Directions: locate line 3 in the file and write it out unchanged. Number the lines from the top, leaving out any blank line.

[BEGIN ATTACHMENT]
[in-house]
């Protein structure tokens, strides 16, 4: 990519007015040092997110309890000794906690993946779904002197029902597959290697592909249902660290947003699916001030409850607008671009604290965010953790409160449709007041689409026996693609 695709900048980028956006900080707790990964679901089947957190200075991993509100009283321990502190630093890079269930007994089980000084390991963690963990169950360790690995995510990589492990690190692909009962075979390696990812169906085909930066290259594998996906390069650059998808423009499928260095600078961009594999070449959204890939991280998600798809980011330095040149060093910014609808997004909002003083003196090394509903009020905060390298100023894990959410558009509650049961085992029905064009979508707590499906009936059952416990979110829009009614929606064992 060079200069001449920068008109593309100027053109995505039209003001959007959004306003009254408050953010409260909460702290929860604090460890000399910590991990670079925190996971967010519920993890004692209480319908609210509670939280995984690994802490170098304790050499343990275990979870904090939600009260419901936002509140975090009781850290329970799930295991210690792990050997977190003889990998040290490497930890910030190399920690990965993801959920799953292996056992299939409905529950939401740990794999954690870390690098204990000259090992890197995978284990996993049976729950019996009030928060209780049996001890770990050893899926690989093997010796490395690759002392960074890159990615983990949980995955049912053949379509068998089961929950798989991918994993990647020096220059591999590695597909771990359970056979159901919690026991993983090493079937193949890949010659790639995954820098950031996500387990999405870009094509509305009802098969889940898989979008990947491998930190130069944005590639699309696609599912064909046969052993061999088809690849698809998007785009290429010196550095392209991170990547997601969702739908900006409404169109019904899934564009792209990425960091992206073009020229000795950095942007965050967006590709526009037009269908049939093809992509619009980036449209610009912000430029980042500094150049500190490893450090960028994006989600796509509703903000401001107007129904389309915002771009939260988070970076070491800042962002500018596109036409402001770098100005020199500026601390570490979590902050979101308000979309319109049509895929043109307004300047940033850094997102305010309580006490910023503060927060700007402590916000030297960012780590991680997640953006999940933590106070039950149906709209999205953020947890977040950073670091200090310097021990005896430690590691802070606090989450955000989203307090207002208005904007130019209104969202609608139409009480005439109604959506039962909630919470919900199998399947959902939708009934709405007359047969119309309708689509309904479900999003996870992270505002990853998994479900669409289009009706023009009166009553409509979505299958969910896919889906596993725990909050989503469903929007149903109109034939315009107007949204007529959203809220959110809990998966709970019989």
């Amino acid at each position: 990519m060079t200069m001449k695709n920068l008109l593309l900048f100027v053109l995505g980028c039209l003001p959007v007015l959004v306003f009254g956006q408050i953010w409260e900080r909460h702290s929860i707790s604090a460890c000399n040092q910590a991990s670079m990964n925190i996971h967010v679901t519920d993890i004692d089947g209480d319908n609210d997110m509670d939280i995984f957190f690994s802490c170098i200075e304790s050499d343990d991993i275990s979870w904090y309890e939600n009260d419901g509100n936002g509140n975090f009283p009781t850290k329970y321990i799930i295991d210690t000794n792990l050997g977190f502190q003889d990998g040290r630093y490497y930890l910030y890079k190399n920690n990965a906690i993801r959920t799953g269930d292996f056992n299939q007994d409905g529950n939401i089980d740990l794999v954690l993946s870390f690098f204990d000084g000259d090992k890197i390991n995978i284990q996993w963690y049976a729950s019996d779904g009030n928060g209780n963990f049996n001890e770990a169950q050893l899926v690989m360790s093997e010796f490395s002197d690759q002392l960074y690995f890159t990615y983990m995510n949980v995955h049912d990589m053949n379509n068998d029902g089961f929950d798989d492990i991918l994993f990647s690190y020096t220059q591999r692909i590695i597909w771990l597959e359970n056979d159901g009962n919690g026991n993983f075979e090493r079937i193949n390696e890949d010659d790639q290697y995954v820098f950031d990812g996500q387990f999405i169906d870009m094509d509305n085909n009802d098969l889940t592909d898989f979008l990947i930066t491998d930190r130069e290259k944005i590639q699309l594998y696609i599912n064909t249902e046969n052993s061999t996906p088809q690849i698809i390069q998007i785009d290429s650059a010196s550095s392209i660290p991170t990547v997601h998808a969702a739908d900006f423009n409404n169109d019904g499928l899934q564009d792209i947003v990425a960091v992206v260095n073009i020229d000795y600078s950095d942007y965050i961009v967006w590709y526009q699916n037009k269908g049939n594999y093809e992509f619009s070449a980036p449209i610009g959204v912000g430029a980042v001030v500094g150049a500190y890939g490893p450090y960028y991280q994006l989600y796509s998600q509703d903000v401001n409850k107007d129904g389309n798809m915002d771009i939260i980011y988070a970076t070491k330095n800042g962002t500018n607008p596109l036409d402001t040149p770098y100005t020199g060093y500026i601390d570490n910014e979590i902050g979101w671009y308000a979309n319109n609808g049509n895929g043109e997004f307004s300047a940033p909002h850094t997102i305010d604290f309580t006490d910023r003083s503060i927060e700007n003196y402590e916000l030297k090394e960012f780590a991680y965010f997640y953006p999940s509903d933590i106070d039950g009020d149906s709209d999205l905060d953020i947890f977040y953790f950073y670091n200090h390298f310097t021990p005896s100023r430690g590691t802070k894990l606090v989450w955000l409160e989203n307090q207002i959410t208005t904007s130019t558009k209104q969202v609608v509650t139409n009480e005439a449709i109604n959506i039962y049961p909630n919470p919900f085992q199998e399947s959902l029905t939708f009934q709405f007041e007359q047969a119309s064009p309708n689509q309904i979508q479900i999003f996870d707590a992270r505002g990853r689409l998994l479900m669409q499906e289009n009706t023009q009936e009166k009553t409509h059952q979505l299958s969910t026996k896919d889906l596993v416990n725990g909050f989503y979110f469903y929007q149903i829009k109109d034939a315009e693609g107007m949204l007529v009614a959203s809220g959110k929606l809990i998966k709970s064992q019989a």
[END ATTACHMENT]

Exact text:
């Amino acid at each position: 990519m060079t200069m001449k695709n920068l008109l593309l900048f100027v053109l995505g980028c039209l003001p959007v007015l959004v306003f009254g956006q408050i953010w409260e900080r909460h702290s929860i707790s604090a460890c000399n040092q910590a991990s670079m990964n925190i996971h967010v679901t519920d993890i004692d089947g209480d319908n609210d997110m509670d939280i995984f957190f690994s802490c170098i200075e304790s050499d343990d991993i275990s979870w904090y309890e939600n009260d419901g509100n936002g509140n975090f009283p009781t850290k329970y321990i799930i295991d210690t000794n792990l050997g977190f502190q003889d990998g040290r630093y490497y930890l910030y890079k190399n920690n990965a906690i993801r959920t799953g269930d292996f056992n299939q007994d409905g529950n939401i089980d740990l794999v954690l993946s870390f690098f204990d000084g000259d090992k890197i390991n995978i284990q996993w963690y049976a729950s019996d779904g009030n928060g209780n963990f049996n001890e770990a169950q050893l899926v690989m360790s093997e010796f490395s002197d690759q002392l960074y690995f890159t990615y983990m995510n949980v995955h049912d990589m053949n379509n068998d029902g089961f929950d798989d492990i991918l994993f990647s690190y020096t220059q591999r692909i590695i597909w771990l597959e359970n056979d159901g009962n919690g026991n993983f075979e090493r079937i193949n390696e890949d010659d790639q290697y995954v820098f950031d990812g996500q387990f999405i169906d870009m094509d509305n085909n009802d098969l889940t592909d898989f979008l990947i930066t491998d930190r130069e290259k944005i590639q699309l594998y696609i599912n064909t249902e046969n052993s061999t996906p088809q690849i698809i390069q998007i785009d290429s650059a010196s550095s392209i660290p991170t990547v997601h998808a969702a739908d900006f423009n409404n169109d019904g499928l899934q564009d792209i947003v990425a960091v992206v260095n073009i020229d000795y600078s950095d942007y965050i961009v967006w590709y526009q699916n037009k269908g049939n594999y093809e992509f619009s070449a980036p449209i610009g959204v912000g430029a980042v001030v500094g150049a500190y890939g490893p450090y960028y991280q994006l989600y796509s998600q509703d903000v401001n409850k107007d129904g389309n798809m915002d771009i939260i980011y988070a970076t070491k330095n800042g962002t500018n607008p596109l036409d402001t040149p770098y100005t020199g060093y500026i601390d570490n910014e979590i902050g979101w671009y308000a979309n319109n609808g049509n895929g043109e997004f307004s300047a940033p909002h850094t997102i305010d604290f309580t006490d910023r003083s503060i927060e700007n003196y402590e916000l030297k090394e960012f780590a991680y965010f997640y953006p999940s509903d933590i106070d039950g009020d149906s709209d999205l905060d953020i947890f977040y953790f950073y670091n200090h390298f310097t021990p005896s100023r430690g590691t802070k894990l606090v989450w955000l409160e989203n307090q207002i959410t208005t904007s130019t558009k209104q969202v609608v509650t139409n009480e005439a449709i109604n959506i039962y049961p909630n919470p919900f085992q199998e399947s959902l029905t939708f009934q709405f007041e007359q047969a119309s064009p309708n689509q309904i979508q479900i999003f996870d707590a992270r505002g990853r689409l998994l479900m669409q499906e289009n009706t023009q009936e009166k009553t409509h059952q979505l299958s969910t026996k896919d889906l596993v416990n725990g909050f989503y979110f469903y929007q149903i829009k109109d034939a315009e693609g107007m949204l007529v009614a959203s809220g959110k929606l809990i998966k709970s064992q019989a």